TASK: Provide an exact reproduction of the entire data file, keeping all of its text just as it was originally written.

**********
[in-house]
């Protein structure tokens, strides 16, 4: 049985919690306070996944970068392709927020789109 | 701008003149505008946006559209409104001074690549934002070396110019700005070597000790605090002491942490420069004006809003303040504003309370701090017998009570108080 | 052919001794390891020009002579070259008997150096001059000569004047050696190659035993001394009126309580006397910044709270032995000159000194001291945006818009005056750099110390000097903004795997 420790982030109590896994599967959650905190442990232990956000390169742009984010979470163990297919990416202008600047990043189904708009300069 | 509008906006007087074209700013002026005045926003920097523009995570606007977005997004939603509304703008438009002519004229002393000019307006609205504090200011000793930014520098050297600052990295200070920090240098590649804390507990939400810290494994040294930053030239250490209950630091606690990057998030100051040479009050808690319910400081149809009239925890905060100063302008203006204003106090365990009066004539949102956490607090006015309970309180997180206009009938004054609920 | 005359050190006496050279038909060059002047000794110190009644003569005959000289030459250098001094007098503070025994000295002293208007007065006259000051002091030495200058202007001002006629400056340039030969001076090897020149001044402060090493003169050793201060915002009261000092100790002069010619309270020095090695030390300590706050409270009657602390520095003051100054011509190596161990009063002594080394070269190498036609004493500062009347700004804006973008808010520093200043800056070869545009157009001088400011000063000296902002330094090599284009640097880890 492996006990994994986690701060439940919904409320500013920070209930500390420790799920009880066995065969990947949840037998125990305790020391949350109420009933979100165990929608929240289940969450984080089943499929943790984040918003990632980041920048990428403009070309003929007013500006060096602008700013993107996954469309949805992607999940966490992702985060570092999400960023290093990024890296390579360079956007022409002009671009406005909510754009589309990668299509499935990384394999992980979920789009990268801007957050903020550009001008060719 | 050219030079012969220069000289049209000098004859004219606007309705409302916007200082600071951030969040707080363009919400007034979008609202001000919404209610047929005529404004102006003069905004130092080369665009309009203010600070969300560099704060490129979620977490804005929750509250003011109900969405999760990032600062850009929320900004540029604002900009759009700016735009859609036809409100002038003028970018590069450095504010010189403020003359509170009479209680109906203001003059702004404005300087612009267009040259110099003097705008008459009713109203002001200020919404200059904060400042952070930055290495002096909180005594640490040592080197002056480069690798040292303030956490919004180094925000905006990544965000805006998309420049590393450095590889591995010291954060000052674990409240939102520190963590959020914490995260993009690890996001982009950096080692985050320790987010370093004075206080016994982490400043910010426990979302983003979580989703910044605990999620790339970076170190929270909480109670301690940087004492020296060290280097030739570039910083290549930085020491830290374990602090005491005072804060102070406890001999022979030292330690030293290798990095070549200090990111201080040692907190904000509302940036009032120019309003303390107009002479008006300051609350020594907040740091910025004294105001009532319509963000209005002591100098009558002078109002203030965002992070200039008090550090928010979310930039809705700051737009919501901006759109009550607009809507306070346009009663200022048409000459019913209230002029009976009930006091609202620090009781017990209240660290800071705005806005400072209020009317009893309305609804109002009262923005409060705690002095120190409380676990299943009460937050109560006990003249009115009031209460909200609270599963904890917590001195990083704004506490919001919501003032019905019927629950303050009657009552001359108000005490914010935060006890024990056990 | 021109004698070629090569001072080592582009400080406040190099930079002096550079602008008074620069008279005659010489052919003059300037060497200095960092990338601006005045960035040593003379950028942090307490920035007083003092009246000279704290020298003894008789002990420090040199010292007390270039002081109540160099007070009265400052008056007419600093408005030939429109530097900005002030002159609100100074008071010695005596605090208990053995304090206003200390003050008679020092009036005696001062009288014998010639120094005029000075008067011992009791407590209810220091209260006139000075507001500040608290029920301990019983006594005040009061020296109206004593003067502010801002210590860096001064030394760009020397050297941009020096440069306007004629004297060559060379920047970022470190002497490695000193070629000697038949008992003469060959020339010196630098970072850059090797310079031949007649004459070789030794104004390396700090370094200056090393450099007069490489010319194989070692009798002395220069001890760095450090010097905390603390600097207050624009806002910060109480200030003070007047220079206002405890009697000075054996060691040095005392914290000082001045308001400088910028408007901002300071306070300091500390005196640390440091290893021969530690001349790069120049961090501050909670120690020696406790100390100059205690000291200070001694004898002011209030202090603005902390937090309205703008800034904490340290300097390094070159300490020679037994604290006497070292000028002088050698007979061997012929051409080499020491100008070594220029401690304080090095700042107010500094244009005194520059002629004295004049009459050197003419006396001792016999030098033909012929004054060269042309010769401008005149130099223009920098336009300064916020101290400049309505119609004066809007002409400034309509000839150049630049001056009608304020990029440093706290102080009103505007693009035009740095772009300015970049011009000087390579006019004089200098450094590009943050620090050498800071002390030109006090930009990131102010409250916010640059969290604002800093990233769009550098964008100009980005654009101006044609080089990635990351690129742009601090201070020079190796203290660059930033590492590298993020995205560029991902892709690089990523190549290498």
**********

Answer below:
[in-house]
């Protein structure tokens, strides 16, 4: 049985919690306070996944970068392709927020789109 | 701008003149505008946006559209409104001074690549934002070396110019700005070597000790605090002491942490420069004006809003303040504003309370701090017998009570108080 | 052919001794390891020009002579070259008997150096001059000569004047050696190659035993001394009126309580006397910044709270032995000159000194001291945006818009005056750099110390000097903004795997 420790982030109590896994599967959650905190442990232990956000390169742009984010979470163990297919990416202008600047990043189904708009300069 | 509008906006007087074209700013002026005045926003920097523009995570606007977005997004939603509304703008438009002519004229002393000019307006609205504090200011000793930014520098050297600052990295200070920090240098590649804390507990939400810290494994040294930053030239250490209950630091606690990057998030100051040479009050808690319910400081149809009239925890905060100063302008203006204003106090365990009066004539949102956490607090006015309970309180997180206009009938004054609920 | 005359050190006496050279038909060059002047000794110190009644003569005959000289030459250098001094007098503070025994000295002293208007007065006259000051002091030495200058202007001002006629400056340039030969001076090897020149001044402060090493003169050793201060915002009261000092100790002069010619309270020095090695030390300590706050409270009657602390520095003051100054011509190596161990009063002594080394070269190498036609004493500062009347700004804006973008808010520093200043800056070869545009157009001088400011000063000296902002330094090599284009640097880890 492996006990994994986690701060439940919904409320500013920070209930500390420790799920009880066995065969990947949840037998125990305790020391949350109420009933979100165990929608929240289940969450984080089943499929943790984040918003990632980041920048990428403009070309003929007013500006060096602008700013993107996954469309949805992607999940966490992702985060570092999400960023290093990024890296390579360079956007022409002009671009406005909510754009589309990668299509499935990384394999992980979920789009990268801007957050903020550009001008060719 | 050219030079012969220069000289049209000098004859004219606007309705409302916007200082600071951030969040707080363009919400007034979008609202001000919404209610047929005529404004102006003069905004130092080369665009309009203010600070969300560099704060490129979620977490804005929750509250003011109900969405999760990032600062850009929320900004540029604002900009759009700016735009859609036809409100002038003028970018590069450095504010010189403020003359509170009479209680109906203001003059702004404005300087612009267009040259110099003097705008008459009713109203002001200020919404200059904060400042952070930055290495002096909180005594640490040592080197002056480069690798040292303030956490919004180094925000905006990544965000805006998309420049590393450095590889591995010291954060000052674990409240939102520190963590959020914490995260993009690890996001982009950096080692985050320790987010370093004075206080016994982490400043910010426990979302983003979580989703910044605990999620790339970076170190929270909480109670301690940087004492020296060290280097030739570039910083290549930085020491830290374990602090005491005072804060102070406890001999022979030292330690030293290798990095070549200090990111201080040692907190904000509302940036009032120019309003303390107009002479008006300051609350020594907040740091910025004294105001009532319509963000209005002591100098009558002078109002203030965002992070200039008090550090928010979310930039809705700051737009919501901006759109009550607009809507306070346009009663200022048409000459019913209230002029009976009930006091609202620090009781017990209240660290800071705005806005400072209020009317009893309305609804109002009262923005409060705690002095120190409380676990299943009460937050109560006990003249009115009031209460909200609270599963904890917590001195990083704004506490919001919501003032019905019927629950303050009657009552001359108000005490914010935060006890024990056990 | 021109004698070629090569001072080592582009400080406040190099930079002096550079602008008074620069008279005659010489052919003059300037060497200095960092990338601006005045960035040593003379950028942090307490920035007083003092009246000279704290020298003894008789002990420090040199010292007390270039002081109540160099007070009265400052008056007419600093408005030939429109530097900005002030002159609100100074008071010695005596605090208990053995304090206003200390003050008679020092009036005696001062009288014998010639120094005029000075008067011992009791407590209810220091209260006139000075507001500040608290029920301990019983006594005040009061020296109206004593003067502010801002210590860096001064030394760009020397050297941009020096440069306007004629004297060559060379920047970022470190002497490695000193070629000697038949008992003469060959020339010196630098970072850059090797310079031949007649004459070789030794104004390396700090370094200056090393450099007069490489010319194989070692009798002395220069001890760095450090010097905390603390600097207050624009806002910060109480200030003070007047220079206002405890009697000075054996060691040095005392914290000082001045308001400088910028408007901002300071306070300091500390005196640390440091290893021969530690001349790069120049961090501050909670120690020696406790100390100059205690000291200070001694004898002011209030202090603005902390937090309205703008800034904490340290300097390094070159300490020679037994604290006497070292000028002088050698007979061997012929051409080499020491100008070594220029401690304080090095700042107010500094244009005194520059002629004295004049009459050197003419006396001792016999030098033909012929004054060269042309010769401008005149130099223009920098336009300064916020101290400049309505119609004066809007002409400034309509000839150049630049001056009608304020990029440093706290102080009103505007693009035009740095772009300015970049011009000087390579006019004089200098450094590009943050620090050498800071002390030109006090930009990131102010409250916010640059969290604002800093990233769009550098964008100009980005654009101006044609080089990635990351690129742009601090201070020079190796203290660059930033590492590298993020995205560029991902892709690089990523190549290498």